Lab meat is a hit, Impossible Whopper sells out

By James Chilton, Cowboy State Daily

ST. LOUIS – Well folks, it’s official. Burger King announced April 29 that it shall make the impossible possible. Not only has the fast food institution managed to create a vegetarian burger that tastes nearly indistinguishable from the original beef Whopper; but the plant-based patty doppelganger has managed to win the hearts and minds of Burger King’s initial test market and will be making its way to a franchise near you by year’s end.

Just in time to sync up with the Blade Runner timeline, too.

Initial reviews of the Impossible Whopper — made with the faux hamburger known as the Impossible Burger — have been so positive that Burger King has announced the sandwich will be made available at 7,000 of its locations.

The expansion of the offering, along with Impossible Foods’ deals to provide other fast food restaurants with its Impossible Burger, have contributed to a shortage of the plant-based meat, according to online food magazine Eater.

The development points to a growing demand for meat-free dining, as does the fact that Impossible Foods’ main rival, Beyond Meat, saw a 170 percent gain in its stock value on the day last week it first offered stock for sale.

I was fortunate enough to find myself in Burger King’s initial Impossible Whopper test market, having moved from Cheyenne back to my hometown of St. Louis in the spring of 2017. And so, I decided to see whether the Impossible Whopper really lives up to its ambitious moniker. Over the past week I’ve sampled two of them, one for comparison’s sake alongside its meatier predecessor, the other as a standalone lunch.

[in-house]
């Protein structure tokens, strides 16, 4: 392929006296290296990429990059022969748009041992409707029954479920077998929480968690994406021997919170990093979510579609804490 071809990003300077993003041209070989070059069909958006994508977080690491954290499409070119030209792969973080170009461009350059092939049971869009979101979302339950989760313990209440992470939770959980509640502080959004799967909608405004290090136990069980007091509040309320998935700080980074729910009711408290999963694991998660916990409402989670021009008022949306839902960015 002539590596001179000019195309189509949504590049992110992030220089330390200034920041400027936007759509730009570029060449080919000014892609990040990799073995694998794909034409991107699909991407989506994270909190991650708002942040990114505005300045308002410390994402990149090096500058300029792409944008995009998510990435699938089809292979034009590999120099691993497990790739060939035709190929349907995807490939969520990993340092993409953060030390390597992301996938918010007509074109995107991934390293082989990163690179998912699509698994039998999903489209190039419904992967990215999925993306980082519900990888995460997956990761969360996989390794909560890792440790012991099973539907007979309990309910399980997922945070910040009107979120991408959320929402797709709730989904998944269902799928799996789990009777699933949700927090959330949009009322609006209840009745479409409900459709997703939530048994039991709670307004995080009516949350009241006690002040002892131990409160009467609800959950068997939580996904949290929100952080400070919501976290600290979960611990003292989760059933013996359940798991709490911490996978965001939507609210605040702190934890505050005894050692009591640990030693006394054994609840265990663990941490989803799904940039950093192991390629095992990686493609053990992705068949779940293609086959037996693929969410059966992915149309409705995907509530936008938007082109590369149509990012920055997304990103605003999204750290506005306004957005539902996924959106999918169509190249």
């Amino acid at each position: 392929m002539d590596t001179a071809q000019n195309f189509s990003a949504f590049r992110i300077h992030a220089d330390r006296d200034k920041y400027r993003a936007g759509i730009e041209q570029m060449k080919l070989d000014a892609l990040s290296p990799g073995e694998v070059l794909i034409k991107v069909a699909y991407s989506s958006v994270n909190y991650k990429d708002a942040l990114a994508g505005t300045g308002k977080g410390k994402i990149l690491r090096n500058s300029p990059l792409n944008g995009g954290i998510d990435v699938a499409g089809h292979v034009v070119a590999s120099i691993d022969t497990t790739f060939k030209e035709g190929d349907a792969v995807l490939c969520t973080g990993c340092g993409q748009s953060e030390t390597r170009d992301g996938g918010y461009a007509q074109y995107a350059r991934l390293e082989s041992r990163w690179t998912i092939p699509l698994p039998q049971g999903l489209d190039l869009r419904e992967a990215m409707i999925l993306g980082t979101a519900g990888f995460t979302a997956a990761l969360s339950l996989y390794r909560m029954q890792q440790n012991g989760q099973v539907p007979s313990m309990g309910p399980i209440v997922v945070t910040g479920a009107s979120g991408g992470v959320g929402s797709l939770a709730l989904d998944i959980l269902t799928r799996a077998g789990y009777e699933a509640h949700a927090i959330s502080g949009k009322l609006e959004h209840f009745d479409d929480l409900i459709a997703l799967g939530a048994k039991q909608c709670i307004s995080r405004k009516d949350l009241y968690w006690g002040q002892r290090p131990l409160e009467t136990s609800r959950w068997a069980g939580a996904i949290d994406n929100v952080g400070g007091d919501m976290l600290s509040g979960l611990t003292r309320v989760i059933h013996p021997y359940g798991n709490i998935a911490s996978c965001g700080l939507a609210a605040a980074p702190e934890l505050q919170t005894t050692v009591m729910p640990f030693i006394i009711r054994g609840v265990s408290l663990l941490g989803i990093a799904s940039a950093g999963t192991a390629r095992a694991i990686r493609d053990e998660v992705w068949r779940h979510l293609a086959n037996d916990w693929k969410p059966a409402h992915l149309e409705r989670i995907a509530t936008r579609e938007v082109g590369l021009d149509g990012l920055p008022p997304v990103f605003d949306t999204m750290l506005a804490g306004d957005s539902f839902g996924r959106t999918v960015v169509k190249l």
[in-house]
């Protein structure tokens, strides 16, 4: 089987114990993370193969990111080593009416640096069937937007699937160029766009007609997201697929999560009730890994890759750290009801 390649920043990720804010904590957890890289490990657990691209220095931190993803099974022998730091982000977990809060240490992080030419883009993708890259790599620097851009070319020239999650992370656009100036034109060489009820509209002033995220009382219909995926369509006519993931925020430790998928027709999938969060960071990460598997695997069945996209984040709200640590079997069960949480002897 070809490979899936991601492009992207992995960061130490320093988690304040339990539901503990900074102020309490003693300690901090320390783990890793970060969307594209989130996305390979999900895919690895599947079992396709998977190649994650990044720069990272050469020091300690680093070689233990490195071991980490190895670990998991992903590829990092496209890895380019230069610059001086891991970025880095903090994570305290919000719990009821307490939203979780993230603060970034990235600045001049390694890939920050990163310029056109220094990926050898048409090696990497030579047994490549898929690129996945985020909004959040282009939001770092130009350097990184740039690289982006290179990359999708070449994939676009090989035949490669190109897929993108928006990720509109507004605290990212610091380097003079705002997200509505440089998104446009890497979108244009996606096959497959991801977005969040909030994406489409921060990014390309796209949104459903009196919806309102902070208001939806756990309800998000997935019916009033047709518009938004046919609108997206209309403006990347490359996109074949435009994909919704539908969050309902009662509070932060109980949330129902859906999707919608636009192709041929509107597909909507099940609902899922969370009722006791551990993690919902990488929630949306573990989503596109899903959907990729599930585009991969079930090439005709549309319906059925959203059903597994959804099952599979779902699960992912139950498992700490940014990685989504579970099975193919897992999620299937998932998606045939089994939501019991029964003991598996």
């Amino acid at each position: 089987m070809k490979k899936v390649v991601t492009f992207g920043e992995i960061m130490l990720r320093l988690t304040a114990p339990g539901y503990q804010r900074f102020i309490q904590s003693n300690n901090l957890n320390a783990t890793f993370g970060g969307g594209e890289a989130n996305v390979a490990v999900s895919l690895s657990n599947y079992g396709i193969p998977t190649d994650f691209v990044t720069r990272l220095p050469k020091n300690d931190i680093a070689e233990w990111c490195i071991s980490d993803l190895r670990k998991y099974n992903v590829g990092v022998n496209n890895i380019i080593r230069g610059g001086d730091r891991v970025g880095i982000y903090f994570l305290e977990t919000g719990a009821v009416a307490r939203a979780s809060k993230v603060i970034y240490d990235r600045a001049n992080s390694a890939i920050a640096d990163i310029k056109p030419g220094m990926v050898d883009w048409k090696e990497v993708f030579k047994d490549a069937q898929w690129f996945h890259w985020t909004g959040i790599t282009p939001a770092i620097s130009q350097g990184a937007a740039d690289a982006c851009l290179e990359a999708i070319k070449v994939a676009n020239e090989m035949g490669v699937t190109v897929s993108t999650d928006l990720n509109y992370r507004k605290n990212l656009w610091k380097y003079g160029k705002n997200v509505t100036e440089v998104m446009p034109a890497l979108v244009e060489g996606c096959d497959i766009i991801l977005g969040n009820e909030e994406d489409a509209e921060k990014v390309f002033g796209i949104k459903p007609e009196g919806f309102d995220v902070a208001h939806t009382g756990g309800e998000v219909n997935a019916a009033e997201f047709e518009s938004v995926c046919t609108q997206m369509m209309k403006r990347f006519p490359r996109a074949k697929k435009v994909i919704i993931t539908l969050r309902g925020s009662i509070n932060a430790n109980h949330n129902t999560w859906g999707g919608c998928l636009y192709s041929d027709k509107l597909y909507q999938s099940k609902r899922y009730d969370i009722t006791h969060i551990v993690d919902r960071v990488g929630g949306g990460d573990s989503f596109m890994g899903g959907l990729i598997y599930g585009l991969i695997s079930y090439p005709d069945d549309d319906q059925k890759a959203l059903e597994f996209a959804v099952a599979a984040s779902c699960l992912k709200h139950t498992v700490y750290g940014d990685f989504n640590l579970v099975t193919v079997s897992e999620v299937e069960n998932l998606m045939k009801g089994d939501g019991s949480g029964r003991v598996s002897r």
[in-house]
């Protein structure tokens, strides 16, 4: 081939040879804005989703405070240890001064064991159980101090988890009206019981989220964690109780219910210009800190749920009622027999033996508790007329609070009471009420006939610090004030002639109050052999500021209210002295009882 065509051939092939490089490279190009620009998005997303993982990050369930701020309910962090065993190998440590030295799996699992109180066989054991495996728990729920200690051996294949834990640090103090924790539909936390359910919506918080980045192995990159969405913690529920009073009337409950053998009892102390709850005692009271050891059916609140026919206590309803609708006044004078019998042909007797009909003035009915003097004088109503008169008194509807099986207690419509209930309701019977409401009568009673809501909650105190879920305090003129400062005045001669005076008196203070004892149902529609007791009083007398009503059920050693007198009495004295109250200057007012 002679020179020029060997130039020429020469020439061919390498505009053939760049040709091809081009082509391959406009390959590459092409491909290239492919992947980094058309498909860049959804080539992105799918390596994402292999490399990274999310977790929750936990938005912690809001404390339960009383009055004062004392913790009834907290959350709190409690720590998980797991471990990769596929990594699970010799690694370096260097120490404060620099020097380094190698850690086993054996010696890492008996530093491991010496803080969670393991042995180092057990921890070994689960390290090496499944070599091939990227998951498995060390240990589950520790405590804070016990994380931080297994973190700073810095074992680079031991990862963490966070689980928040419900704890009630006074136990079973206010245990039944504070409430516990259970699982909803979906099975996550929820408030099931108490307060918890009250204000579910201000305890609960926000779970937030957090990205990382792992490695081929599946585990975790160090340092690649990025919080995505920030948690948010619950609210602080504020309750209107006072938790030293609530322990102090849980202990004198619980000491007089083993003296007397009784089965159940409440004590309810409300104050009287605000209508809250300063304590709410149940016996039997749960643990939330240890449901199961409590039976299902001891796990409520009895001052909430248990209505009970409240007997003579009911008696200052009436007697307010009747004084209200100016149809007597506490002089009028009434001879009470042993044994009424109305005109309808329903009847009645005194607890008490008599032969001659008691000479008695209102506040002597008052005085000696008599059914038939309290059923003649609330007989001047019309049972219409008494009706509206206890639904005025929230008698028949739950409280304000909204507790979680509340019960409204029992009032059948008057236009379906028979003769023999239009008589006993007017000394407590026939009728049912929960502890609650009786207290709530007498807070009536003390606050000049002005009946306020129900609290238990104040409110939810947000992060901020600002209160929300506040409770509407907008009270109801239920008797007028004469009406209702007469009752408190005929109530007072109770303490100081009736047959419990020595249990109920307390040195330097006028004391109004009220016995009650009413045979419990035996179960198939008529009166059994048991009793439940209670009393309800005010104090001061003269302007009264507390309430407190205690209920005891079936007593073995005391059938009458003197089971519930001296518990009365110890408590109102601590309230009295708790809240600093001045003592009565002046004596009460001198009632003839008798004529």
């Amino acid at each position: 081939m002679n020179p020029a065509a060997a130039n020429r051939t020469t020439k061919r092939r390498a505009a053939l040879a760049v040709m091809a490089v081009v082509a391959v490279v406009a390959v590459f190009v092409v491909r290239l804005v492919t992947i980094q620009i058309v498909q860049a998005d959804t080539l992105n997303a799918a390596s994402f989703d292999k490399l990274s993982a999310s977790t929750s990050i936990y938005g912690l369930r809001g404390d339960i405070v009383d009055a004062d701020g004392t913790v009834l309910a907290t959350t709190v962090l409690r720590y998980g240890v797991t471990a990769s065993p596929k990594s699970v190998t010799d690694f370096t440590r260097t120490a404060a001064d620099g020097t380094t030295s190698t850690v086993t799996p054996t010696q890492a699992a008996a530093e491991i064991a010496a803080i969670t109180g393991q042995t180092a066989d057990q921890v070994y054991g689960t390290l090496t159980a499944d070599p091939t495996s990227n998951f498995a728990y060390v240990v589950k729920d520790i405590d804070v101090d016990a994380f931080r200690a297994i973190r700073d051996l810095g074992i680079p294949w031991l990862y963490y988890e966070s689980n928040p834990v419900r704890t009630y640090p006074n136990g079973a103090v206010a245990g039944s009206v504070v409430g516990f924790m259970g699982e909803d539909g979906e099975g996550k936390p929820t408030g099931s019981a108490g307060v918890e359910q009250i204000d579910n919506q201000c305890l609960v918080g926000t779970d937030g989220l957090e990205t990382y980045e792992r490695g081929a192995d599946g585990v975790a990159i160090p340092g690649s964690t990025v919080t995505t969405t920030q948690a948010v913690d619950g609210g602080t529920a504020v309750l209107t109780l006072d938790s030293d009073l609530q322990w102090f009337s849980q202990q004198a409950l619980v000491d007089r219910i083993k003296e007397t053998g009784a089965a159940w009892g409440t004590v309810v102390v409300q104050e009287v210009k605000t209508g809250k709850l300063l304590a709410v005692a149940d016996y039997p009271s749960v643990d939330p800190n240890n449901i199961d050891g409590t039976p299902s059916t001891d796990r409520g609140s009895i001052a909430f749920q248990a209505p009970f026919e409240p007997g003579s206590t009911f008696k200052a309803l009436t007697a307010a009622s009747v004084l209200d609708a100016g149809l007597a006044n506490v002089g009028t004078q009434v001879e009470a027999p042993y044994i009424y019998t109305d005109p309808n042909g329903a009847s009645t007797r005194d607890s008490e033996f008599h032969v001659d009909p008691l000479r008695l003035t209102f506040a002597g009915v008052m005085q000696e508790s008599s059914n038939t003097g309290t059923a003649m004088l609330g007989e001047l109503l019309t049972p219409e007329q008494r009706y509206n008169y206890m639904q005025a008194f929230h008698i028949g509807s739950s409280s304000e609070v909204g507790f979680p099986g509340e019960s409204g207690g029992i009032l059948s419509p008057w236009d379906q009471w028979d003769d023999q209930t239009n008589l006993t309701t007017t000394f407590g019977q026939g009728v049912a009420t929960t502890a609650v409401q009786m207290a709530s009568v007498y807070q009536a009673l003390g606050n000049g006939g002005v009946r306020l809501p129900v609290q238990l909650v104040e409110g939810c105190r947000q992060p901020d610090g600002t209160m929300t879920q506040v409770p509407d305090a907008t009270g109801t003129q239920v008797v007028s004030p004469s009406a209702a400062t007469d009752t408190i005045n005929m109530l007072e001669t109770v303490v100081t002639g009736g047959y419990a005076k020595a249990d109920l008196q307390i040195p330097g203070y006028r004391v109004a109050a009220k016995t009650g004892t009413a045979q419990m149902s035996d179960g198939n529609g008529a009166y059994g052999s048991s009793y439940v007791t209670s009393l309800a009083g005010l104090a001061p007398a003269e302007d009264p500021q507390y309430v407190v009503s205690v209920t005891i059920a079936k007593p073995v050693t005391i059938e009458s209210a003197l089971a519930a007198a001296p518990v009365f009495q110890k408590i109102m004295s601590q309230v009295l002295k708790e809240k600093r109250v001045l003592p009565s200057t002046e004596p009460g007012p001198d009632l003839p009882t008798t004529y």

Going in, I suppose it’s only fair that I make a few things clear: First off, I’m neither a Burger King loyalist nor a detractor. Subjectively, if we’re ranking fast food chains, I suppose I’d consider it second to McDonalds in the “generic ubiquitous burger restaurant now known more for its ubiquity than its burgers” category of burger joints. But in all honesty it’s just one of those fast food places I never really get around to very often, even when I am in the mood for fast food. No prejudice against the place, it just sort of worked out that way.

So in judging the flavor of the Impossible Whopper against that of the genuine article, I didn’t expect either sandwich to meet some pre-conceived Whopper flavor profile I’ve concocted over years of experience. So if you’ve eaten a Whopper every week for the last 10 years, there’s a chance you’ll bite into this thing with somewhat different taste expectations than I did. 

That said, having tasted the Impossible Whopper twice now, I must admit Burger King did a great job in mimicking the overall Whopper experience. 

Taken with an assortment of standard toppings and a side of fries, the Impossible Whopper eats like a burger. You bite, chew, swallow, and everything feels the way it’s supposed to feel; nothing rubbery or spongy. As for the taste, the only telltale signs you’re not eating a standard Whopper are a distinct lack of greasiness and a faint, vaguely peanut-like undertone to the flavor. I found it subtle enough that if you didn’t know you weren’t eating a meat patty, you likely wouldn’t notice.

Now, none of this is meant to imply that plant-based burgers are going to knock meat off the menu anytime soon. But having sampled my fair share of meat substitutes over the years, it feels like the Impossible Whopper is something different, something that’s managed to claw its way up out of the far end of the uncanny valley. And I’m apparently not the only one who feels that way. 

Eric Bohl of the Missouri Farm Bureau, the state’s largest farm organization, sampled the Impossible Whopper himself shortly after the St. Louis pilot program began. Like me, he noticed only subtle differences in taste compared to the traditional Whopper, prompting him to warn ranchers not to dismiss the Impossible Burger as a one-off fad.

“This is not just another disgusting tofu burger that only a dedicated hippie could convince himself to eat,” Bohl declared, in an April 3 post to the farm bureau website. “It’s 95 percent of the way there, and the recipe is likely to only get better.”

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